5 wheelchair accessible afternoon teas

Photo of a tea cup with a flower inside and surrounded by dried strawberries.

There’s nothing better than treating yourself to a delicious afternoon tea to catch up with the loved ones or to relax after a busy week. From historic venues and garden settings to quirky restaurants, check out Euan’s Guide’s top wheelchair friendly places to enjoy this treat!

The Treehouse Restaurant, Alnwick

Photo of tea pot pouring hot water in a tea cup with slices of lemon.

If you’re looking unique and very original setting to have afternoon tea, this ‘spacious’ restaurant is a great option. Located within a ‘fully accessible’ treehouse, wheelchair users can access the restaurant via a ‘smooth’ curving pathway and the ‘accessible’ rope bridges.

Reviewers recommend the ‘great’ set menus, which feature ‘high quality’ food and afternoon tea options. They were also delighted by the ‘fairy tale decorative theme’ and the ‘friendly’ staff who are ‘willing to help with any problems.’

The Grand, Brighton

Photo of a tray with six different sweet treats, including a raspberry pie and a macaroons.

Overlooking Brighton’s mesmerizing seafront, the Grand Hotel’s wheelchair-accessible restaurant is a favourite among reviewers for afternoon tea. The venue offers a variety of options, including ‘seafood tea’, which one reviewer said was ‘really excellent’ with a ‘substantial’ serving.

The 5-star reviews say there is ‘excellent’ access with a wheelchair lift at the hotel’s front door and a step-free entrance via the car park. Reviewers also commented on the ‘very accommodating’ staff who will offer wheelchairs and any extra assistance that might be required.

The Goring Hotel, London

Photo of an afternoon tea course at the Goring Hotel.

Five minutes away from Victoria train station, the ‘luxurious’ Goring Hotel serves a ‘delicious’ afternoon tea with homemade fruity jams and pastries. A reviewer gave it 5-stars saying the experience was ‘a treat’.

She mentioned that, on arriving, the staff were ‘quick’ to set up a portable ramp and take her to her table. She was also ‘very impressed’ by the ‘luxurious’ disabled toilet complete with a ‘phone and emergency button at floor level’ and ‘lovely’ décor.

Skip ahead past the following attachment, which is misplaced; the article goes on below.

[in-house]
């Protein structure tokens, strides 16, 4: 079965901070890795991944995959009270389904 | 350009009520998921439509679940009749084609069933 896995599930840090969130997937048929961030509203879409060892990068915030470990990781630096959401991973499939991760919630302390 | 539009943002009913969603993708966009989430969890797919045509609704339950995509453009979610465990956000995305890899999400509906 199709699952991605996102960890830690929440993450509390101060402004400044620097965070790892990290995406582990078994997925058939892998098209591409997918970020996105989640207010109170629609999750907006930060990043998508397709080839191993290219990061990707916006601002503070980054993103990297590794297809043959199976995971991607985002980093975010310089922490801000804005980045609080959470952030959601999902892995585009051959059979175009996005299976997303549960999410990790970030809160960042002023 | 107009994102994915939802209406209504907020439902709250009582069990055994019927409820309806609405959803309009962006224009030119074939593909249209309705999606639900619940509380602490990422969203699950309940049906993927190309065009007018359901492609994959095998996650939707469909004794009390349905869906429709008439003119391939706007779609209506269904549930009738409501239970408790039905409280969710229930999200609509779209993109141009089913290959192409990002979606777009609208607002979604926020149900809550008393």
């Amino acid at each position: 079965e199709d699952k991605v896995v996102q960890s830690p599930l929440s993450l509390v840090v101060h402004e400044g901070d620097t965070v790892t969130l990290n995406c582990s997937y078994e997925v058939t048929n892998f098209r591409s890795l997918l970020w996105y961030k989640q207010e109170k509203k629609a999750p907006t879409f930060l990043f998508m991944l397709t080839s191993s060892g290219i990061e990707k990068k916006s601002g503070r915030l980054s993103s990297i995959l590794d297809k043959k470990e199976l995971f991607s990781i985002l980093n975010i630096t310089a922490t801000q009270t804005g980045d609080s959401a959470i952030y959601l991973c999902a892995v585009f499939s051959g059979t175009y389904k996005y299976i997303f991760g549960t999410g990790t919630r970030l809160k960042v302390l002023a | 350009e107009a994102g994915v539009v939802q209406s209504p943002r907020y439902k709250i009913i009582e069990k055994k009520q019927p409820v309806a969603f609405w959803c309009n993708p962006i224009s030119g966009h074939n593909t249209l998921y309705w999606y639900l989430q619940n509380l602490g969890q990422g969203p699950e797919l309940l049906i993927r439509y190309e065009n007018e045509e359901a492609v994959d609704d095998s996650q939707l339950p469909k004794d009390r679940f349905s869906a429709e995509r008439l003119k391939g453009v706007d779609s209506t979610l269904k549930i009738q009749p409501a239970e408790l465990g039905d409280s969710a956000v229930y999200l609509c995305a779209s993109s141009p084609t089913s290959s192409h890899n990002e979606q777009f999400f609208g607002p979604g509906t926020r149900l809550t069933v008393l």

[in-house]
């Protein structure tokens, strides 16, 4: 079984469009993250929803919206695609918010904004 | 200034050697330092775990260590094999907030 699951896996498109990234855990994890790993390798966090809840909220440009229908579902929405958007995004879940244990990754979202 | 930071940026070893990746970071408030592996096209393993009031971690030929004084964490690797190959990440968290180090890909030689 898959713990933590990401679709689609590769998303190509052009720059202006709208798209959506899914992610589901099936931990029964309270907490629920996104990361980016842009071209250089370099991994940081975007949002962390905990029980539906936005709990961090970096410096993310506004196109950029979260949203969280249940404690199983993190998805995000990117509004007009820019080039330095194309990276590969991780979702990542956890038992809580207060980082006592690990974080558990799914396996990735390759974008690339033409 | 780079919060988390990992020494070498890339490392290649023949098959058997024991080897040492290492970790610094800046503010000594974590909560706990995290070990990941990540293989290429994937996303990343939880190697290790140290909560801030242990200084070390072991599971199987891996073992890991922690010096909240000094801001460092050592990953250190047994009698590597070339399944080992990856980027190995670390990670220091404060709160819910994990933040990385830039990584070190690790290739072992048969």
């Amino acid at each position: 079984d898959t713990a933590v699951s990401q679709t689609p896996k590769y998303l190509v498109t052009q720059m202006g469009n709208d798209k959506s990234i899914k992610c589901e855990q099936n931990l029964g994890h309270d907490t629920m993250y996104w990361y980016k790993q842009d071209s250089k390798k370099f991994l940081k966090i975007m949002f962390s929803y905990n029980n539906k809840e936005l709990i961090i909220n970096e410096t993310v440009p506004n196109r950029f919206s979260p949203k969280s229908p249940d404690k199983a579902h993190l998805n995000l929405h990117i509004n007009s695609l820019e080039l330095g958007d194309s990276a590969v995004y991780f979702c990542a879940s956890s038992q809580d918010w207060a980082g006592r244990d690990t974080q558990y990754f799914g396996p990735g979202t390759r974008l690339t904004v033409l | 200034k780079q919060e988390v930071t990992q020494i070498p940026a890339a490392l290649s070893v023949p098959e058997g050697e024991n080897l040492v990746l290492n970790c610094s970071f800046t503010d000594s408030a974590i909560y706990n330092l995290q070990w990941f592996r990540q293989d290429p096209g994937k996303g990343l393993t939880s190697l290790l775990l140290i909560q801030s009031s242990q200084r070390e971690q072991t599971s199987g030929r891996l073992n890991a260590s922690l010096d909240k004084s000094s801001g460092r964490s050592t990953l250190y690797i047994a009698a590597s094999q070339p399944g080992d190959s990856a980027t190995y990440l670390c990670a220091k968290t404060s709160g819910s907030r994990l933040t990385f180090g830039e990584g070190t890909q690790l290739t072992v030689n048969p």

Dobbies Garden Centre, Stirling

If you’re planning a day trip to Loch Lomond or Stirling Castle, make sure to stop by Dobbies for a ‘really nice’ afternoon tea. Although the venue is ‘predominantly a garden centre’, the green surroundings make it a ‘great place to visit’ for coffee and cake.

A reviewer on Euan’s Guide really liked the ‘affordable’ afternoon tea and highlighted the venue’s ‘smooth access from the car park’, the ‘lovely’ servers and ‘well set out’ toilet. Please beware that there are some steps in the café area and, according to the reviewer, the online booking doesn’t give an option to indicate any accessibility requirements.

Bettys, Harrogate

Already running for 100 years, it is no surprise that Bettys tearooms have become ‘famous’ in Yorkshire for the ‘amazing’ food and ‘irresistible’ cakes. Reviewers really liked the ‘bright’ step-free restaurant, which is ‘quite roomy’ for wheelchair users. There is also a ‘lovely’ garden view and balcony seating which can be accessed ‘with assistance’.

Bettys traditional afternoon tea is served throughout the day. However, keep in mind that queuing might be required as a reviewer said it’s not possible to make a booking. Although they noted it is usually ‘not for long’ and seating is available for those who need it.

Have a favourite restaurant for afternoon tea?

Do you know any excellent restaurants serving afternoon tea? Add your review on Euan’s Guide and share your accessibility experiences with others!

Tags: recommendations, food and drink


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